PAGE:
(121) Postumus - AV aureus, A.D. 264, 5.98 g. (inv. 91.227).
Obverse: Cuirassed and helmeted bust of Postumus l.; POSTVMVS AVG(VSTVS): Postumus Augustus.
Reverse: Victoria standing r., l. foot on rocks, writing VOT(A)/X on shield; QVINQVENNALES POSTVMI AVG(VSTI): quinquennalia of Postumus Augustus.
Provenance: Bank Leu, 1988.
Bibliography: P.H. Webb, The Roman Imperial Coinage V.2 (London 1933) 35.
When Gallienus' father and co-emperor, Valerian, was captured by the Persians at Edessa, the obscure Marcus Cassianus Latinius Postumus, in charge of a force on the Rhine, was acclaimed Augustus by his troops. His separatist empire included not only Gaul but also eventually Britain and northern Spain. He ruled there for eight years, waging constant wars against the Germans. His troops murdered him in A.D. 269, when he captured Mainz and forbade them to plunder the city.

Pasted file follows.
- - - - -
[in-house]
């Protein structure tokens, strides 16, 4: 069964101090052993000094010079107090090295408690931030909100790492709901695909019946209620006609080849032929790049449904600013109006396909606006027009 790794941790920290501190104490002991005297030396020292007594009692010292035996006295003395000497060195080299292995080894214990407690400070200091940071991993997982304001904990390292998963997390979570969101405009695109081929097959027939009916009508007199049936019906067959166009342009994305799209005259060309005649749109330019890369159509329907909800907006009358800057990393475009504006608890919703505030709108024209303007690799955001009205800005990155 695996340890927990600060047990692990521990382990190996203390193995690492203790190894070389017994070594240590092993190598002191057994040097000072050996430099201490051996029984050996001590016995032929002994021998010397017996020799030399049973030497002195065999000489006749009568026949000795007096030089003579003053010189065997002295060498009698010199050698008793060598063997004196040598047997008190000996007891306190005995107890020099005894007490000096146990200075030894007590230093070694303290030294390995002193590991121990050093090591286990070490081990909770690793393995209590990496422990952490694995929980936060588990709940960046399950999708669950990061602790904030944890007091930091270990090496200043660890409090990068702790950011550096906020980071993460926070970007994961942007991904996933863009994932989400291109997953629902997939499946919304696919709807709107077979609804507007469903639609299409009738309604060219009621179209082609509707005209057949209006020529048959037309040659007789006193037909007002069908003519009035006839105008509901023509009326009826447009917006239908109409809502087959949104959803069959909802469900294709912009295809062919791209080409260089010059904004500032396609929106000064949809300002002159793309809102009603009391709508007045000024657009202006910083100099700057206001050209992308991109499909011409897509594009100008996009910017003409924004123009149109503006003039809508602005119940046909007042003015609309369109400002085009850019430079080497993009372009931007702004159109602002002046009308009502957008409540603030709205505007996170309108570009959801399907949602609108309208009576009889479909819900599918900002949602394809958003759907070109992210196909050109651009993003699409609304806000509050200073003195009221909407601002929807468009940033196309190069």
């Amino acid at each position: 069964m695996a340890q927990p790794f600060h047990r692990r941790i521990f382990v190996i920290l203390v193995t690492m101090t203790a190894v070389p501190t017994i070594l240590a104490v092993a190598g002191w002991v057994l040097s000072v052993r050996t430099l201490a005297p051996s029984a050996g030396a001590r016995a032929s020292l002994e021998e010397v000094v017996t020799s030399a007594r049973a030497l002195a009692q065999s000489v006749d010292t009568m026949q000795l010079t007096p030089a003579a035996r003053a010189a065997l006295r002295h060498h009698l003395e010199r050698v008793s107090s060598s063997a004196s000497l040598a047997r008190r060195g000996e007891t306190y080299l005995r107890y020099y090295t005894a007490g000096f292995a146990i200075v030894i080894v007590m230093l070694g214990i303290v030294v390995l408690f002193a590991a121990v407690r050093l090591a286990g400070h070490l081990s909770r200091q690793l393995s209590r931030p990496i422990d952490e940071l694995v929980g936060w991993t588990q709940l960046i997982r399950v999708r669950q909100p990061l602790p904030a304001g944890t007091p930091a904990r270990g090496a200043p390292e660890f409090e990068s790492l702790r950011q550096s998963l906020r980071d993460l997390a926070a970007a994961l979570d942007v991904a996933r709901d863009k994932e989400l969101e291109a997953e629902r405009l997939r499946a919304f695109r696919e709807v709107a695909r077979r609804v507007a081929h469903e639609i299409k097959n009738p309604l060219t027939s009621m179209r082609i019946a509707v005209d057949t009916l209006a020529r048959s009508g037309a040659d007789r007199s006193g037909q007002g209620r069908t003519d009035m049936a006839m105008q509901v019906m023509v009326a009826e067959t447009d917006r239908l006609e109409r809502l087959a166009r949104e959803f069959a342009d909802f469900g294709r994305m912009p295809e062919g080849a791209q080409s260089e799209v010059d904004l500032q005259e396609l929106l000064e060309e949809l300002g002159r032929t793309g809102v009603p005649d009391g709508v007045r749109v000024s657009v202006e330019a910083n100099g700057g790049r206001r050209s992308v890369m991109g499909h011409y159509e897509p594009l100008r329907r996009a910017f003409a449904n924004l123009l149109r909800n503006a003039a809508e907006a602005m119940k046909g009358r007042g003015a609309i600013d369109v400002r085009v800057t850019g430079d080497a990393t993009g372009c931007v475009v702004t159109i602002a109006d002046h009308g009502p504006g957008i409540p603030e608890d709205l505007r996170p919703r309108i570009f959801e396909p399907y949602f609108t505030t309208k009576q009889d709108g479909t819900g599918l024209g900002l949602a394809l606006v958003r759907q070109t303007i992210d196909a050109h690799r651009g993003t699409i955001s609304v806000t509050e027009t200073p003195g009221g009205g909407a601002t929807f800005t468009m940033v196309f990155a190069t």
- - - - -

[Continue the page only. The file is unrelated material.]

Postumus employed excellent die-cutters, and they developed a series of fine, boldly individualized portraits. This aureus celebrates the fifth anniversary of his reign in A.D. 264. Postumus, who identified himself with Hercules and who is described by his admiring biographer, Trebellius Pollio, as a dashing character, is shown with an elaborate crested helmet, his upturned nose giving him a somewhat foreign and impetuous look. The reverse depicts Victoria inscribing Vot(a) X on a shield, reference to vows anticipating a tenth anniversary of his reign.
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